Text by Eli McIlveen
Originally posted in 2002
Toronto's early subways date back to an era of no-frills design. Its stations, at their best, were tidy and efficient - at worst, they were drab and institutional. Over time, however, the system has become a hidden art gallery, home to more than two dozen pieces scattered along the subway and streetcar routes.
The Spadina Line
A good place to start a tour of TTC art is with the Spadina subway line. Opened in 1978, it broke from tradition with its ambitious architecture, and the incorporation of at least one artwork into each new station.
Spadina's namesake station has not one but three pieces. Two appear inside the newer northern entrance on Kendal Avenue, which was built into an existing brick house at 85 Spadina Road. In its stairwell is Louis de Niverville's playful and surreal enamel mural "Morning Glory", and just inside the turnstiles is "Barren Ground Caribou", an enormous quilt by Joyce Weiland depicting a group of caribou on the tundra. And inside the main entrance building, on the northeast corner of Bloor and Spadina, is yet another work. Standing just beyond the stairs are three massive cedar house posts depicting the owl, wolf and hawk, and carved by Fedelia O'Brien, Murphy Green and Chuck Heit of the Gitksan First Nation in British Columbia.
One stop north, James Sutherland's coloured glass mosaic, "Spadina Summer Under All Seasons" - possibly the most remarked-upon work in the subway - decorates the walls of Dupont Station. Two enormous mosaics depicting a flower in cross-section face one another across the platform, and several more flowers line the walls of the mezzanine level, recalling old botanical illustrations and a hint of Georgia O'Keeffe. Outside the station, Ron Baird designed the monumental entrance doors to the TTC's Dupont St. electrical substation, with their interlocking circular design.
Continuing north, Gordon Rayner's "Tempo", a colourful and dynamic mural of abstract stripes, overlooks the tracks at St. Clair West from the wall of the mezzanine. At Eglinton West is Gerald Zeldin's "Summertime Streetcar", a cheerful mural depicting a classic PCC streetcar approaching and receding.
Lawrence West's northern entrance is home to "Spacing ... Aerial Highways", a mural by Claude Breeze, and on Wilson Station's mezzanine level is "Canyons" by Ted Bieler, a craggy and decidedly geological-looking aluminum relief. Bieler teaches at York University (as does Breeze), and has a number of sculptures on display around the city, notably at the corner of Front and University, and at U of T's Medical Sciences Building.
It's worth noting here two memorable works from the original Spadina Line which have been dismantled. At Glencairn, "Joy", the glass skylight by well-regarded Canadian abstract colourist Rita Letendre, was taken down at the artist's request, the panels having faded from years of exposure to sunlight. The other lost work was Michael Hayden's spectacular "Arc-en-ciel" at Yorkdale Station. A custom-built computer system originally controlled a series of 158 multicoloured neon tubes which lit up the vaulted glass roof above the platform, forming a 570-foot-long rainbow. As trains pulled into the station, the computer, which was tied into the signalling system, caused the lights to pulsate in sequence. The computer system, state of the art in 1978, became too difficult to repair in the decades that followed, and the work was removed in the early 1990s.
Downsview, the newest station in the subway system, features Arlene Stamp's coloured tile work on the curving wall that surrounds the stairway up to the bus platform. Outside, John McKinnon's "Boney Bus" sits in front of the station, a doodle of a bus solidified into giant metal beams. McKinnon hopes "that the playful look of the sculpture will act as a complement to the cool machine aesthetic of the surrounding station."
(Those interested in transportation of various sorts may also be interested in McKinnon's current project, at the former site of the Gardiner Expressway's eastern spur. Among other things, the plan will see a number of the concrete pillars supporting the highway and its on-ramps rehabilitated and decorated with plaques bearing maps and photos, and slowly overgrown with ivy.)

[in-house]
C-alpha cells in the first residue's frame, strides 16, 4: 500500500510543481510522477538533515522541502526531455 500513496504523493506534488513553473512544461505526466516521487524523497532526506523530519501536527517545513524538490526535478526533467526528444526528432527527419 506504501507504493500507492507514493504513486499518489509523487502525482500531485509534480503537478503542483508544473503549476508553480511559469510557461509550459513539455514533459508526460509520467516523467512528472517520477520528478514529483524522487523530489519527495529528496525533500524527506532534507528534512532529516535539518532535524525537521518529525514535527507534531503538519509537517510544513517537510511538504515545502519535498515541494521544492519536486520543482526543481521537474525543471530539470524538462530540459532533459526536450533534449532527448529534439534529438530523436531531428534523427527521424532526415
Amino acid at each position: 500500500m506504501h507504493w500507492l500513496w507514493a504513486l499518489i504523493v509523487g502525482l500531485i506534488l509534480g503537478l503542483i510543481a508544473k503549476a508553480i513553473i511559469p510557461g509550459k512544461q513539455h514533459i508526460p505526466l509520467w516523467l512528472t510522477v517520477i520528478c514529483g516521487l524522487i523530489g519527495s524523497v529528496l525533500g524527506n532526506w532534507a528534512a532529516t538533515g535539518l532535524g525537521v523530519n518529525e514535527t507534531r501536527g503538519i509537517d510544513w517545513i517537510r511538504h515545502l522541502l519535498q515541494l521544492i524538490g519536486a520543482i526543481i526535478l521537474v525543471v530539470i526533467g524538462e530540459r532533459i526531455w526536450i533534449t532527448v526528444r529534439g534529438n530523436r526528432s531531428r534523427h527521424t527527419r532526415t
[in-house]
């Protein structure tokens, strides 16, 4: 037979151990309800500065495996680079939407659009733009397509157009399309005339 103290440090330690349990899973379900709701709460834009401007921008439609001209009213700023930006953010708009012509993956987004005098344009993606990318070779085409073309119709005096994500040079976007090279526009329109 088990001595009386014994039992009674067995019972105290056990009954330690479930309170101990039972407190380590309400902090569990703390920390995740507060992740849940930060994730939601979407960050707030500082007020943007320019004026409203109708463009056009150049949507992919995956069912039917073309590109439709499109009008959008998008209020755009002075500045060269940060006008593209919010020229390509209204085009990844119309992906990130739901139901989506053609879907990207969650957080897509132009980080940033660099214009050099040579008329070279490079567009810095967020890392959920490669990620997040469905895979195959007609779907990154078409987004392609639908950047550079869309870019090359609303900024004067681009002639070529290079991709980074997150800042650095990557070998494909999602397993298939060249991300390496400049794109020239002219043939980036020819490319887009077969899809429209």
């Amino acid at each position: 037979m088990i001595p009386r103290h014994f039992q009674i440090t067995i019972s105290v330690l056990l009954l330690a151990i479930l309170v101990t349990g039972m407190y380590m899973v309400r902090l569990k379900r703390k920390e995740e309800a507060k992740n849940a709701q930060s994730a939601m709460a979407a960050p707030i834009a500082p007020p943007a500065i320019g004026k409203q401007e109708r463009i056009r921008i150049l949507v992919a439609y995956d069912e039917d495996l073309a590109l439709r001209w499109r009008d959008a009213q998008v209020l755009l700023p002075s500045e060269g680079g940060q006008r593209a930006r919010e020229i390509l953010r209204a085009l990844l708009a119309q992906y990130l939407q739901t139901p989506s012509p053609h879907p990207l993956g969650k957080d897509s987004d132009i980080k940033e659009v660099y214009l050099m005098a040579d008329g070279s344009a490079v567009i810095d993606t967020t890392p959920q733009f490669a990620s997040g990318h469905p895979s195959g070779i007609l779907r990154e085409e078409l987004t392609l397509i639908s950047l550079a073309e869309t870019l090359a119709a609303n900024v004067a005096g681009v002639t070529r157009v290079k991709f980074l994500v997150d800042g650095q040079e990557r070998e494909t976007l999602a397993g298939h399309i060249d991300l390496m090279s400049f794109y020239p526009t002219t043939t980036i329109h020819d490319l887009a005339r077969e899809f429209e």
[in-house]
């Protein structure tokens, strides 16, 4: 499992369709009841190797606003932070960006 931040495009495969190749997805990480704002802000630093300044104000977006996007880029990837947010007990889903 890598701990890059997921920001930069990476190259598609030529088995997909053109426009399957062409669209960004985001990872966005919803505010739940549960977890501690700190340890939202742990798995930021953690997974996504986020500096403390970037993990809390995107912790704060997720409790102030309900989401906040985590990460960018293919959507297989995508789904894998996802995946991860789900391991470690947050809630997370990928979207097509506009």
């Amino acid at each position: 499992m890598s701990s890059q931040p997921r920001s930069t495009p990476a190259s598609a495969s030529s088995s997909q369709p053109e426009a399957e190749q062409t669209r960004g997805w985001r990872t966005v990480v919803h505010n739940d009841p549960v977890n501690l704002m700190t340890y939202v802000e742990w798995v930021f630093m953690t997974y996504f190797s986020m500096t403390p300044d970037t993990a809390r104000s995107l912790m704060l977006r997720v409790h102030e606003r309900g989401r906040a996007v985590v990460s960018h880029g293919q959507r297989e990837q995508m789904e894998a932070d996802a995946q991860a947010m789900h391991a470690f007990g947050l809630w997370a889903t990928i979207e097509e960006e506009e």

The Yonge Line
Whereas the Spadina artworks were installed when the line was built, those on the Yonge line appeared one by one, through donations or new construction.
At the far northern end of the system, Finch Station's mezzanine features a sculpture by Krystyna Sadowska entitled "Rhythm Of Exotic Plants". A lively piece of abstract metalwork, it is dated 1965, some years before the subway's northern extension was built.
The platform at North York Centre features Nicholas Graven's "North York Heritage Murals", a set of mosaics depicting life in the historic villages that later came to comprise that city. Unfortunately, the latter-day construction of the station around the existing tracks left the central concrete wall in place. The narrow gaps in this wall make it difficult to get a good view of the murals from opposite sides of the tracks.
Charles Pachter, a Canadian icon probably best remembered for his mischievous pop-art paintings of Queen Elizabeth astride a moose, created a pair of murals for College Station depicting another set of Canadian icons. Created in 1984, when nearby Maple Leaf Gardens was still the home of hockey in Toronto, "Hockey Knights In Canada" shows the Leafs facing off against the Montreal Canadiens across the tracks. In addition, photos of famous Leafs adorn the walls of the platform and mezzanine.
One stop south, at Dundas, is William McElcheran's "Cross Section", a busy scene of shoppers, dogs, portly fedora-wearing businessmen and other commuters. Sculpted in terra cotta and fired in two-foot-square sections, the mural covers the walls by the underground entrance to the Atrium on Bay, and even spills over into the downstairs passage between platforms.
And finally, "Our Nell" celebrates the history and architecture around Queen Station. John Boyle's painted mural appears on the platforms on either side, starring Nellie McClung, New City Hall and the Eaton Centre.
The Spadina Streetcar Line
With the reinstatement of streetcars on Spadina Avenue in 1997, the City of Toronto also took the opportunity to sponsor a public art competition, with an emphasis on local history and culture. The result is a series of tall, coloured poles along Spadina, from Front Street all the way to Sussex, each bearing a sculpture by a local artist.
Randy and Berenicci's "Social Theatre" is a collage of historic scenes, from May Day marches to Lion Dances, framed by bars to mimic a series of old telephone poles. At Dundas, a pair of poles, entwined with creatures from Chinese legend, marks each of Chinatown's streetcar platforms. The shape of figures, created by Millie Chen, combine with the poles to form the character for "gateway".